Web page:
Published Wednesday, July 5, 2023

Central Floridians are through the first month of the 2023 hurricane season with no major storms, but as a reminder, we have five months to go. Thus begins our annual love, hate roller coaster ride known as summer in Florida.

We love what the summer months bring; travel, vacations and family time. For those of us who reside in Florida from June through late November, it is a constant state of worry as to what effects each Hurricane Season might bring. Last year was sadly eventful for Florida, with Hurricanes Ian, Nicole, and Fiona bringing extensive damage to both of Florida’s coasts. What will this year bring, the same? Less, or much worse?

Floridians consistently discuss preparing our families for hurricane season each year. Our checklists include storing food, water, and medications, to assembling disaster supply kits, keeping our vehicles full of gas, and hitting the ATM for emergency cash. Are we, however, overlooking the most important item? Sometimes we are so focused on gathering items for the storm, we overlook our vital protection from the storm, which is our home of residence. says the most important precaution to reduce damage to the home during a tropical storm or hurricane is to protect areas from where wind can enter so extreme wind gusts or storm debris cannot tear openings to the home. Those include roofs, large windows, garages, and exterior doors.

Luckily, seeing that Congress recently passed the Bipartisan Infrastructure Deal (Infrastructure Investment and Jobs Act), this means more investment into American homes needing weatherization and safety upgrades, which will help protect our residences from strong storms. From a local standpoint, this financial influx will also give opportunities to not only upgrade and better weatherize houses in Osceola County, but the opportunity to hire local laborers to support the process.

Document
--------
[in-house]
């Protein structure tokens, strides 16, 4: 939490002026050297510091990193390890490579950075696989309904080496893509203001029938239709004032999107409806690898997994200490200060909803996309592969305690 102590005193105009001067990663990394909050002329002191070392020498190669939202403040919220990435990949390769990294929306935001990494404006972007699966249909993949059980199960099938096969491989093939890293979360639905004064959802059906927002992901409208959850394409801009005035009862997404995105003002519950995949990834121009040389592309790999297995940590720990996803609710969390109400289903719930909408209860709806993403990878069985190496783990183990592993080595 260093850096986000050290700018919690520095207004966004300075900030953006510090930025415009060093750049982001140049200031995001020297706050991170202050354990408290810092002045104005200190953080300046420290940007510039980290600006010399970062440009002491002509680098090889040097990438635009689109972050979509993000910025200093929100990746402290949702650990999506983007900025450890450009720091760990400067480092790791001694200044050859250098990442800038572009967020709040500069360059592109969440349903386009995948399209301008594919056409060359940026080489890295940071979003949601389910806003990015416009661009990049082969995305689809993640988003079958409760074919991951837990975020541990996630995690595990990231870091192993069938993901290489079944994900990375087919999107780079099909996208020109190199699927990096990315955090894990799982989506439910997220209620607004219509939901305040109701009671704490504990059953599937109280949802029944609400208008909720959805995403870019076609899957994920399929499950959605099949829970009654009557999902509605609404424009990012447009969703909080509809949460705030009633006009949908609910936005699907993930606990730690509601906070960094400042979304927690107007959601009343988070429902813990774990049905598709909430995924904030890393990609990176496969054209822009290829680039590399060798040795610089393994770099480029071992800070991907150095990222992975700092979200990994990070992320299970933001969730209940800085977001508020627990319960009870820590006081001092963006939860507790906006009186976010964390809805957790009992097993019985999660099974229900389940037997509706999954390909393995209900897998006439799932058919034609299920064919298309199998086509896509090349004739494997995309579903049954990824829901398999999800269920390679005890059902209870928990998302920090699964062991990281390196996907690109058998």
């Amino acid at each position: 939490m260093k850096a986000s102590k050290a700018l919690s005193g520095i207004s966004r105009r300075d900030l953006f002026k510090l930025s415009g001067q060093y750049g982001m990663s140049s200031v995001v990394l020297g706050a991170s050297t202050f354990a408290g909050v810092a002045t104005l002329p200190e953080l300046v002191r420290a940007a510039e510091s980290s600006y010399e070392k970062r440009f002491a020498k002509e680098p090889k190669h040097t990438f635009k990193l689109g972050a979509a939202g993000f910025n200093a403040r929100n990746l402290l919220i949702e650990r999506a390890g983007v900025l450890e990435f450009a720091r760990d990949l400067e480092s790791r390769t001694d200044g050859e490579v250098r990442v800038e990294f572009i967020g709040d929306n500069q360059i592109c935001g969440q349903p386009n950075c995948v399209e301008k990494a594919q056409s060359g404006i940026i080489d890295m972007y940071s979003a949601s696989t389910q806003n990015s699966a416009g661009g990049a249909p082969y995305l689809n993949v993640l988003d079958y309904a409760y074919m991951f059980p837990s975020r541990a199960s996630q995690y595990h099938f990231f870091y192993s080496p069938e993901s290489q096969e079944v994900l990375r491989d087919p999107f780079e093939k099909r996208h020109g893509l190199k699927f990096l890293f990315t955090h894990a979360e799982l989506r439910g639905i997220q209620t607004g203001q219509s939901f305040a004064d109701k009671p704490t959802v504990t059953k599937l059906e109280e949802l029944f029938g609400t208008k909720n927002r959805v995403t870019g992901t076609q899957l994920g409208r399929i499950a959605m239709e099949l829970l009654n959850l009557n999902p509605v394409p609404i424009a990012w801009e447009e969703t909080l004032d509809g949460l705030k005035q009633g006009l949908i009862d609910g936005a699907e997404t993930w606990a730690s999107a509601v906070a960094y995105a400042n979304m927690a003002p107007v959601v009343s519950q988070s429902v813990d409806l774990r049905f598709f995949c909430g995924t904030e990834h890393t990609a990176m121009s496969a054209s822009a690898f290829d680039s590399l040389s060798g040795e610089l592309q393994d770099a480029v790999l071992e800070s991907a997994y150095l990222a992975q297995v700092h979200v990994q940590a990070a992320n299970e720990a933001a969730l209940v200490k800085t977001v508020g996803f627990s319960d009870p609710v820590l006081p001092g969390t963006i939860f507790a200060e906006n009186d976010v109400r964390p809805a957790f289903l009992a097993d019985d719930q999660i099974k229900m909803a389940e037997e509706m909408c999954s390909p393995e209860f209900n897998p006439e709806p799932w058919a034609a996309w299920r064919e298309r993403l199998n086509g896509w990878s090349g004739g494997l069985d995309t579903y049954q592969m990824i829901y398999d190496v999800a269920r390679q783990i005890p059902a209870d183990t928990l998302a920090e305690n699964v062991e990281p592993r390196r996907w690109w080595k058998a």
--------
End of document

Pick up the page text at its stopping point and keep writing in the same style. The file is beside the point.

To manage these projects, The Osceola Council on Aging (OCOA) along with the U.S. Department of Energy and the Florida Department of Commerce hosts a Weatherization Assistance Program (WAP) for residences owned and occupied by qualifying low-income seniors, disabled individuals, veterans, and disadvantaged families residing in both Osceola and Orange counties. WAP focuses on making homes safer and more energy compliant, coupled with the mission of reducing monthly energy costs. Weatherization assistance projects can include repairing windows, insulating ducts, attics, and floors, improving ventilation, adding solar screens, repairing HVAC Units, reducing air infiltration opportunities, and conducting energy audits on appliances, heating/ cooling systems and water heater units.

“The Weatherization Assistance Program targets to reduce monthly energy burdens by improving energy efficiency, while also advising clients on energy conversation measures. With the 2023 summer weather patterns underway, we want to make sure qualifying residents who could benefit through the WAP initiatives, have the tools they need from the OCOA for residential support,” said Chip Ford, Director of OCOA Weatherization Services.

Once weatherization assistance funding is awarded, the state can contract with some 700 local organizations nationwide for contract labor. The OCOA is one such local organization, and utilizes in-house crews, plus contracts with private contractors, to perform weatherization services for local residents. According to, WAP is the single largest residential energy efficiency program in the country, operating for more than 42 years. Accordingly, the initiative helps the most vulnerable families across our country, while also producing jobs.

Documentation required to apply for OCOA/WAP support includes photo identification, verification of social security number, proof of income, proof of home ownership, the last two months of electric bills and proof of disability (if applicable). Income guidelines for the program are based on household size, and maximum income, per household, per year.

Residents who would like to request WAP support should apply through the OCOA offices. For more information, call Jordan Love, at 407-846-8532, ext. 1243, or; or Wanda Garcia,, at 407-846-8532, ext. 1242.


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